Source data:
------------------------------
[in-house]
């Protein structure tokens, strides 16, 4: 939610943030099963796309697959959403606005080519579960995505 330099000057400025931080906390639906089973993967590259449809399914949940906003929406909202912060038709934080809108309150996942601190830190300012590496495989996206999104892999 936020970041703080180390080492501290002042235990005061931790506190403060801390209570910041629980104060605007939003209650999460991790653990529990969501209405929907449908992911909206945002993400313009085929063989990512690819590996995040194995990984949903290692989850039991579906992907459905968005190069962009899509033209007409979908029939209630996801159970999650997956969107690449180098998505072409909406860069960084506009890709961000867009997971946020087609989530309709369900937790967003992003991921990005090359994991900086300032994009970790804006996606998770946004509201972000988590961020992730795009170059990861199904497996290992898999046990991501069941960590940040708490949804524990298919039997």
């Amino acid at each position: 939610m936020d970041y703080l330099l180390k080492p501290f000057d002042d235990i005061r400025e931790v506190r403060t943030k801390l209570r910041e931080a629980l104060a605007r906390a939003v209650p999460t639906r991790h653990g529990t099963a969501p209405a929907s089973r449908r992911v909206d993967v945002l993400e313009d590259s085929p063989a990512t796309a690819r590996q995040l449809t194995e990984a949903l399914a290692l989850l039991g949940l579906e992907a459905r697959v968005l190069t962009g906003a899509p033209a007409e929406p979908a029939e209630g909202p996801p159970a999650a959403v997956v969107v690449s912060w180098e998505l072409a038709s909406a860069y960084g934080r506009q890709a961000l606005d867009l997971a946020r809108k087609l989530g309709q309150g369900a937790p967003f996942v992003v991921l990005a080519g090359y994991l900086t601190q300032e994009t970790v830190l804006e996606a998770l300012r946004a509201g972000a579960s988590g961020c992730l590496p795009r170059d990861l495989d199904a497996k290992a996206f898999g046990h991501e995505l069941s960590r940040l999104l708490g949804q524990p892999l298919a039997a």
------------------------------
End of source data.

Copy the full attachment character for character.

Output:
[in-house]
């Protein structure tokens, strides 16, 4: 939610943030099963796309697959959403606005080519579960995505 330099000057400025931080906390639906089973993967590259449809399914949940906003929406909202912060038709934080809108309150996942601190830190300012590496495989996206999104892999 936020970041703080180390080492501290002042235990005061931790506190403060801390209570910041629980104060605007939003209650999460991790653990529990969501209405929907449908992911909206945002993400313009085929063989990512690819590996995040194995990984949903290692989850039991579906992907459905968005190069962009899509033209007409979908029939209630996801159970999650997956969107690449180098998505072409909406860069960084506009890709961000867009997971946020087609989530309709369900937790967003992003991921990005090359994991900086300032994009970790804006996606998770946004509201972000988590961020992730795009170059990861199904497996290992898999046990991501069941960590940040708490949804524990298919039997």
């Amino acid at each position: 939610m936020d970041y703080l330099l180390k080492p501290f000057d002042d235990i005061r400025e931790v506190r403060t943030k801390l209570r910041e931080a629980l104060a605007r906390a939003v209650p999460t639906r991790h653990g529990t099963a969501p209405a929907s089973r449908r992911v909206d993967v945002l993400e313009d590259s085929p063989a990512t796309a690819r590996q995040l449809t194995e990984a949903l399914a290692l989850l039991g949940l579906e992907a459905r697959v968005l190069t962009g906003a899509p033209a007409e929406p979908a029939e209630g909202p996801p159970a999650a959403v997956v969107v690449s912060w180098e998505l072409a038709s909406a860069y960084g934080r506009q890709a961000l606005d867009l997971a946020r809108k087609l989530g309709q309150g369900a937790p967003f996942v992003v991921l990005a080519g090359y994991l900086t601190q300032e994009t970790v830190l804006e996606a998770l300012r946004a509201g972000a579960s988590g961020c992730l590496p795009r170059d990861l495989d199904a497996k290992a996206f898999g046990h991501e995505l069941s960590r940040l999104l708490g949804q524990p892999l298919a039997a």